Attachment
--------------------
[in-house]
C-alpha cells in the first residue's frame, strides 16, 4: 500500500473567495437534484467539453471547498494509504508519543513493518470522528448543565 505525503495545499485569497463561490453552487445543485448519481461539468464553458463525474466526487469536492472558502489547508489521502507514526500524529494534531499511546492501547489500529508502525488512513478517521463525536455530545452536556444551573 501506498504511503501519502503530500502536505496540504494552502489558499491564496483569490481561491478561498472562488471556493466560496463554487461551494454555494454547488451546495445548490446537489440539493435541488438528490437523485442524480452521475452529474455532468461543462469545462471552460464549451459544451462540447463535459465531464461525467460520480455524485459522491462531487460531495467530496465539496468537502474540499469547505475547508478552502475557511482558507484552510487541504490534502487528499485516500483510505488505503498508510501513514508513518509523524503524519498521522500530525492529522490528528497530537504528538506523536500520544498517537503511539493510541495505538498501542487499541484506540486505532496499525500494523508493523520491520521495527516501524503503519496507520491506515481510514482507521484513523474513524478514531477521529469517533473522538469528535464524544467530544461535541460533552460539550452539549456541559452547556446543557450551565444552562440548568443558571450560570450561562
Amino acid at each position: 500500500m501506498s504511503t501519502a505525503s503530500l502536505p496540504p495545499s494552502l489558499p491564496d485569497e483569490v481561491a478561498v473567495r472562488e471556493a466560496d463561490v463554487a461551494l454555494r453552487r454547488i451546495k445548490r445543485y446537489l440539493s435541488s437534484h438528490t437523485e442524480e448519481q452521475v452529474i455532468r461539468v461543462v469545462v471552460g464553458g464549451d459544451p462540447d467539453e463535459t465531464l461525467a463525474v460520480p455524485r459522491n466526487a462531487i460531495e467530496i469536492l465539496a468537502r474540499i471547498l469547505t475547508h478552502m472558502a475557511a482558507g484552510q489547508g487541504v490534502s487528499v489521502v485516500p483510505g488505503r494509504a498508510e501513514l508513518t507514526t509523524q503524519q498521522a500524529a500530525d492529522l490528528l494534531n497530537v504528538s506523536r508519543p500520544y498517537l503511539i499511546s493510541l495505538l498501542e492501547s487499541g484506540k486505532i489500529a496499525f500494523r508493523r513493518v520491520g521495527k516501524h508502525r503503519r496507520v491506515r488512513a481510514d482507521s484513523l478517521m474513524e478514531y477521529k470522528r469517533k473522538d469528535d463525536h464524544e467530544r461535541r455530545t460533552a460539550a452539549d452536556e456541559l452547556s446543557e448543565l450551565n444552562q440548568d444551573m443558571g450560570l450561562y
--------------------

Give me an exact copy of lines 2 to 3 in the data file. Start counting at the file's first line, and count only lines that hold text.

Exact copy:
C-alpha cells in the first residue's frame, strides 16, 4: 500500500473567495437534484467539453471547498494509504508519543513493518470522528448543565 505525503495545499485569497463561490453552487445543485448519481461539468464553458463525474466526487469536492472558502489547508489521502507514526500524529494534531499511546492501547489500529508502525488512513478517521463525536455530545452536556444551573 501506498504511503501519502503530500502536505496540504494552502489558499491564496483569490481561491478561498472562488471556493466560496463554487461551494454555494454547488451546495445548490446537489440539493435541488438528490437523485442524480452521475452529474455532468461543462469545462471552460464549451459544451462540447463535459465531464461525467460520480455524485459522491462531487460531495467530496465539496468537502474540499469547505475547508478552502475557511482558507484552510487541504490534502487528499485516500483510505488505503498508510501513514508513518509523524503524519498521522500530525492529522490528528497530537504528538506523536500520544498517537503511539493510541495505538498501542487499541484506540486505532496499525500494523508493523520491520521495527516501524503503519496507520491506515481510514482507521484513523474513524478514531477521529469517533473522538469528535464524544467530544461535541460533552460539550452539549456541559452547556446543557450551565444552562440548568443558571450560570450561562
Amino acid at each position: 500500500m501506498s504511503t501519502a505525503s503530500l502536505p496540504p495545499s494552502l489558499p491564496d485569497e483569490v481561491a478561498v473567495r472562488e471556493a466560496d463561490v463554487a461551494l454555494r453552487r454547488i451546495k445548490r445543485y446537489l440539493s435541488s437534484h438528490t437523485e442524480e448519481q452521475v452529474i455532468r461539468v461543462v469545462v471552460g464553458g464549451d459544451p462540447d467539453e463535459t465531464l461525467a463525474v460520480p455524485r459522491n466526487a462531487i460531495e467530496i469536492l465539496a468537502r474540499i471547498l469547505t475547508h478552502m472558502a475557511a482558507g484552510q489547508g487541504v490534502s487528499v489521502v485516500p483510505g488505503r494509504a498508510e501513514l508513518t507514526t509523524q503524519q498521522a500524529a500530525d492529522l490528528l494534531n497530537v504528538s506523536r508519543p500520544y498517537l503511539i499511546s493510541l495505538l498501542e492501547s487499541g484506540k486505532i489500529a496499525f500494523r508493523r513493518v520491520g521495527k516501524h508502525r503503519r496507520v491506515r488512513a481510514d482507521s484513523l478517521m474513524e478514531y477521529k470522528r469517533k473522538d469528535d463525536h464524544e467530544r461535541r455530545t460533552a460539550a452539549d452536556e456541559l452547556s446543557e448543565l450551565n444552562q440548568d444551573m443558571g450560570l450561562y